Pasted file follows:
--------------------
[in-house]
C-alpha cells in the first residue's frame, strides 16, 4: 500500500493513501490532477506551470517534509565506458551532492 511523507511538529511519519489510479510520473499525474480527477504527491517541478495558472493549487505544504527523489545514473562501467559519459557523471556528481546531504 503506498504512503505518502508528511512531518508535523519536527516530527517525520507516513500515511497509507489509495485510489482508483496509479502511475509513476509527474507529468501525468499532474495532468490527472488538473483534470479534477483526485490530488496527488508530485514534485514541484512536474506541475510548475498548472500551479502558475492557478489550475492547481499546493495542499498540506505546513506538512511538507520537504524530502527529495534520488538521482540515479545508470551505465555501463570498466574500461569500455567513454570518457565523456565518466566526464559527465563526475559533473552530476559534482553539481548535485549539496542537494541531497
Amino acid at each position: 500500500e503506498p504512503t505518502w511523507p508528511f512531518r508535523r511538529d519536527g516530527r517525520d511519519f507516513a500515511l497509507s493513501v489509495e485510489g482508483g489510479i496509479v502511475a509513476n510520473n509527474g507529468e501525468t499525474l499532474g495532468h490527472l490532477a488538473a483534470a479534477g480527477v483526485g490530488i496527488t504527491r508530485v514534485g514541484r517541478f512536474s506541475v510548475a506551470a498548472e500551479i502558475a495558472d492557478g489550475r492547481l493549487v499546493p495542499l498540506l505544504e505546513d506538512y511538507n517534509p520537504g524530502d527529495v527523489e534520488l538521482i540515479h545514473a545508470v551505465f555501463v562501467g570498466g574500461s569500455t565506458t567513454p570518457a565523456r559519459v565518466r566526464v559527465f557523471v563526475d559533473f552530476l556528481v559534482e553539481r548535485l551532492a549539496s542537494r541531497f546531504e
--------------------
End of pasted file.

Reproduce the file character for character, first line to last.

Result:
[in-house]
C-alpha cells in the first residue's frame, strides 16, 4: 500500500493513501490532477506551470517534509565506458551532492 511523507511538529511519519489510479510520473499525474480527477504527491517541478495558472493549487505544504527523489545514473562501467559519459557523471556528481546531504 503506498504512503505518502508528511512531518508535523519536527516530527517525520507516513500515511497509507489509495485510489482508483496509479502511475509513476509527474507529468501525468499532474495532468490527472488538473483534470479534477483526485490530488496527488508530485514534485514541484512536474506541475510548475498548472500551479502558475492557478489550475492547481499546493495542499498540506505546513506538512511538507520537504524530502527529495534520488538521482540515479545508470551505465555501463570498466574500461569500455567513454570518457565523456565518466566526464559527465563526475559533473552530476559534482553539481548535485549539496542537494541531497
Amino acid at each position: 500500500e503506498p504512503t505518502w511523507p508528511f512531518r508535523r511538529d519536527g516530527r517525520d511519519f507516513a500515511l497509507s493513501v489509495e485510489g482508483g489510479i496509479v502511475a509513476n510520473n509527474g507529468e501525468t499525474l499532474g495532468h490527472l490532477a488538473a483534470a479534477g480527477v483526485g490530488i496527488t504527491r508530485v514534485g514541484r517541478f512536474s506541475v510548475a506551470a498548472e500551479i502558475a495558472d492557478g489550475r492547481l493549487v499546493p495542499l498540506l505544504e505546513d506538512y511538507n517534509p520537504g524530502d527529495v527523489e534520488l538521482i540515479h545514473a545508470v551505465f555501463v562501467g570498466g574500461s569500455t565506458t567513454p570518457a565523456r559519459v565518466r566526464v559527465f557523471v563526475d559533473f552530476l556528481v559534482e553539481r548535485l551532492a549539496s542537494r541531497f546531504e